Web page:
Unraveling the Mysteries: Otto Stern and the Path of Particle Physics

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Otto Stern (17 February 1888 – 17 August 1969) was a German American physicist, who made significant contributions to the development of atomic and molecular physics, particularly in the field of magnetic resonance. He is perhaps best known for his work with Walther Gerlach in 1922, which led to the discovery of electron spin.

Life and Career

He was born on 17 February 1888, in Zory, Poland. He earned his doctorate in physics from the University of Breslau in 1912. He then worked as an assistant to Max Planck at the University of Berlin, where he began his research on the properties of atoms and molecules.

In 1921, Stern and his collaborator Walther Gerlach conducted an experiment in which a beam of silver atoms was passed through a non-uniform magnetic field. They observed that the beam split into two distinct paths, indicating that the atoms possessed an intrinsic magnetic moment. This experiment provided the first direct evidence of electron spin, a fundamental property of atoms. Stern was also involved in the development of the Stern-Gerlach experiment, which demonstrated the quantization of atomic magnetic moments.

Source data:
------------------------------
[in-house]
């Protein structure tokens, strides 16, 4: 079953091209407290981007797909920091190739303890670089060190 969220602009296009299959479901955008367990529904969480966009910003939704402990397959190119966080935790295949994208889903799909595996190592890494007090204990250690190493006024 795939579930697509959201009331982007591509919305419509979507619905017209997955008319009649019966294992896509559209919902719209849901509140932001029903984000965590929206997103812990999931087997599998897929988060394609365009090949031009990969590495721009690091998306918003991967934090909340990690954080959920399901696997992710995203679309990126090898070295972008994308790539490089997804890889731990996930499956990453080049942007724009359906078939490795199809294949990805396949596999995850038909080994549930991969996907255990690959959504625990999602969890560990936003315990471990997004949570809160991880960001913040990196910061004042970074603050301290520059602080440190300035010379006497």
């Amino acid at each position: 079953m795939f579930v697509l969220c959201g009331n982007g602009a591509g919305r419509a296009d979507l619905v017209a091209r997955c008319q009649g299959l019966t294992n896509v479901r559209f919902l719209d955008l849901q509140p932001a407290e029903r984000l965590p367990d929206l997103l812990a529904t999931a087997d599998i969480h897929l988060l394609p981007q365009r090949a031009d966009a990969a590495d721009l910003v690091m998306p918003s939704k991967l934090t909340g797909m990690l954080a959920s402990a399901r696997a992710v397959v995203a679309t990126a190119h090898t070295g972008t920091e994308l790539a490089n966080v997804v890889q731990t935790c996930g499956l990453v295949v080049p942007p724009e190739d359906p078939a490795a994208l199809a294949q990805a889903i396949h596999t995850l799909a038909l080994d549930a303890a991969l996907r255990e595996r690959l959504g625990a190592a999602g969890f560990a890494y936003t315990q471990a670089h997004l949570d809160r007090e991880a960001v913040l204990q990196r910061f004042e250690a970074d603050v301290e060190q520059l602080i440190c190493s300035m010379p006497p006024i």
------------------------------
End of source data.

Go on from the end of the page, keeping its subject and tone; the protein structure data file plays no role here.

In addition, he made important contributions to the study of molecular beams and their interactions with surfaces, and he developed methods for measuring the magnetic moments of molecules. During World War II, he emigrated to the United States and worked on the Manhattan Project, which developed the first atomic bomb. After the war, he joined the faculty of the Carnegie Institute of Technology in Pittsburgh, where he continued his research on atomic and molecular physics. He remained there until his retirement in 1945. He died on 17 August 1969, in Berkeley, California, United States.

Award and Legacy

Stern was awarded the Nobel Prize in Physics in 1943, together with Gustav Hertz, for their work on the resonance method for discovering the magnetic moments of atomic nuclei. He also received numerous other honors and awards for his contributions to physics.

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